Central London realty attracts ME investors

Sovereign wealth funds (SWFs) and cash-positive pension funds from Asia and the Middle East are an emerging force behind the high level of global capital currently flowing into the Central London commercial real estate market, according to a new report.

Central London has always played a pivotal role in international commercial property investment both in a European and global context, completely overshadowing other global cities in terms of cross-regional investment into European real estate, because of its traditional strengths of transparency, long income flows and relative liquidity.

Post-credit crunch this trend has become even stronger, with Central London attracting around 41 per cent of all European property investment from outside the region since 2008, compared to 17 per cent in the previous three-year period (2006 – 2008), CB Richard Ellis (CBRE), a global property advise,r said.

Since the “credit crunch” there has been a notable increase in Central London property investment market share by investors with long-term hold strategies such as cash-positive pension funds and SWFs. Many of these players are new entrants to the European market and the presence of a number of Middle Eastern and Far Eastern investors is notable.

To put this investor diversification growth in context, over the past three years only one buyer from the United Kingdom (UK) - Legal and General - has invested more than £500 million in Central London commercial property; in contrast, over the same period the largest non-UK buyers all invested more than £600m, with cash-positive foreign pension funds and SWFs being key players in the current cycle.

There are a number of factors driving SWF and cash-positive pension fund investment activity at present, namely insufficient domestic investment opportunities forcing capital overseas; diversification from domestic economies; and domestic regulatory change giving the potential for sizeable amounts of capital to flow into the real estate market from the pension fund industry.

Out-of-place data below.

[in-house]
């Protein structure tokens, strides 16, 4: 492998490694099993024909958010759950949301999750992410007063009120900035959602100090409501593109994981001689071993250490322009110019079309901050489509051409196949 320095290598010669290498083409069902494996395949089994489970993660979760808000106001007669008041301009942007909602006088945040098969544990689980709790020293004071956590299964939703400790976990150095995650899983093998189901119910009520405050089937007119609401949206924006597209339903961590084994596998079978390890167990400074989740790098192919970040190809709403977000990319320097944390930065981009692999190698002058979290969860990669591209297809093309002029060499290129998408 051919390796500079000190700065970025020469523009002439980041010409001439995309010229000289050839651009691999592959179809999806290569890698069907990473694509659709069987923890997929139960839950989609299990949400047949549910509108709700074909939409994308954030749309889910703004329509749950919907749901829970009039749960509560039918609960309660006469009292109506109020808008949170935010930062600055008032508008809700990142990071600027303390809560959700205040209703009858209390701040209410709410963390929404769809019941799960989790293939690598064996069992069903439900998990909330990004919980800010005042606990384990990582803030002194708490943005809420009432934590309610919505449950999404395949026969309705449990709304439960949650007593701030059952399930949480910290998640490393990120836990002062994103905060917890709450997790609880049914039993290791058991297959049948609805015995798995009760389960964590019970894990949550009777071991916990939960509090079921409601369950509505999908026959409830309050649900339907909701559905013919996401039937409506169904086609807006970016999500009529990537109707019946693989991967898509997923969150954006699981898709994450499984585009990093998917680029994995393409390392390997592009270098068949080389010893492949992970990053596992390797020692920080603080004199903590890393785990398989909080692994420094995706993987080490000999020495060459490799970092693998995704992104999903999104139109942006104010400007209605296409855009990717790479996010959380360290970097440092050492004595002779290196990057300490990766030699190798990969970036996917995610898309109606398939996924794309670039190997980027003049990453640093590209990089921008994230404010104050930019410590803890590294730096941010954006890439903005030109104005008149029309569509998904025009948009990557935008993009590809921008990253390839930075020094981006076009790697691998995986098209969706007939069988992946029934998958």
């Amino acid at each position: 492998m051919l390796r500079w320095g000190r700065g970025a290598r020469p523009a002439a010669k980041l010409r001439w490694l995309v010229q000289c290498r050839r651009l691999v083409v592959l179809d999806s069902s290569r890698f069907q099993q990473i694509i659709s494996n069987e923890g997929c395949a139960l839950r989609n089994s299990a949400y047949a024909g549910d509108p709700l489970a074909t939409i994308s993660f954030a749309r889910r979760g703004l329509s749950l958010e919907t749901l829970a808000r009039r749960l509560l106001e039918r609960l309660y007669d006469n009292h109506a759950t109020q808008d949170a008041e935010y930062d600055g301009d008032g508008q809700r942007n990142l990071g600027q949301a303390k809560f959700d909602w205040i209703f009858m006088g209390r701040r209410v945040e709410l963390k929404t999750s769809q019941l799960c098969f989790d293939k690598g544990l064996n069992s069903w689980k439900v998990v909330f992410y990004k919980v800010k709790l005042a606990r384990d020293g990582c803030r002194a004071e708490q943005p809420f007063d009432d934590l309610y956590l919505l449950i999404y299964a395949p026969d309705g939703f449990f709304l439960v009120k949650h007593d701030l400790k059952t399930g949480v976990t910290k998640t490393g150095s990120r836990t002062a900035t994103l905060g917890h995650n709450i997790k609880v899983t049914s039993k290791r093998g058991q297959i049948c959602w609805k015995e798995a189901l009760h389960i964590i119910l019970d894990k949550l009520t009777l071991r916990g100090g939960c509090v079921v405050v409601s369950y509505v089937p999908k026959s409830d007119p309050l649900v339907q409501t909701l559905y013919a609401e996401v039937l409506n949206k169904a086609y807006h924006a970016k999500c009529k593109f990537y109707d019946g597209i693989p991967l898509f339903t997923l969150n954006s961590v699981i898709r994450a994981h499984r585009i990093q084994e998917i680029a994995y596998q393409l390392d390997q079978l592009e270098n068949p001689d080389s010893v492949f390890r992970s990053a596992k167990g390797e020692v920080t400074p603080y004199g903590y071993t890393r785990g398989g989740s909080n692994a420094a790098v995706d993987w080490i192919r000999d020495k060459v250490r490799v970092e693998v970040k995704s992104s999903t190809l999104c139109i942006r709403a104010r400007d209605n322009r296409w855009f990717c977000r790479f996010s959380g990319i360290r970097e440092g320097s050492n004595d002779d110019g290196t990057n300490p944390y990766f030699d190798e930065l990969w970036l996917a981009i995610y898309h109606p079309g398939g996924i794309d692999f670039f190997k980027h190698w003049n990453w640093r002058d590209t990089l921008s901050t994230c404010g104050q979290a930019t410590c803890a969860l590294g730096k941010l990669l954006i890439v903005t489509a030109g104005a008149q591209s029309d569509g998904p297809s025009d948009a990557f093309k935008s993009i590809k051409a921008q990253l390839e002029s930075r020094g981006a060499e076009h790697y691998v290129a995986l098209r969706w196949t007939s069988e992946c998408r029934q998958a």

Simon Barrowcliff, Executive Director, Central London Capital Markets, CBRE, said: “The fundamental drivers of growth in cash-positive pension funds and sovereign wealth funds are expected to continue and capital from these sources will continue to enter and power the Central London property investment market. Legislative change within Asian pension funds to allow investment in foreign real estate is also likely to gain momentum, and expectations for the commodity market remain strong.

Asian investors, in particular, like the security provided by the UK legal system and its conglomerates and private funds look to London for strategic reasons and risk aversion.”

He added: “The continued inflow of capital from SWFs and pension funds is likely to have a knock-on effect for the UK commercial property market. The long-term investment horizon for these types of investors means that increased competition in a supply constrained market  could depress yields further at the very prime end of the market.

“Although some of the funds who have been active in real estate for longer might need to diversify away from London, the number of SWFs and cash-positive pension funds not yet in London – or even in real estate – suggests that this sector of the market will remain key to the London investment market for some time to come.”
 

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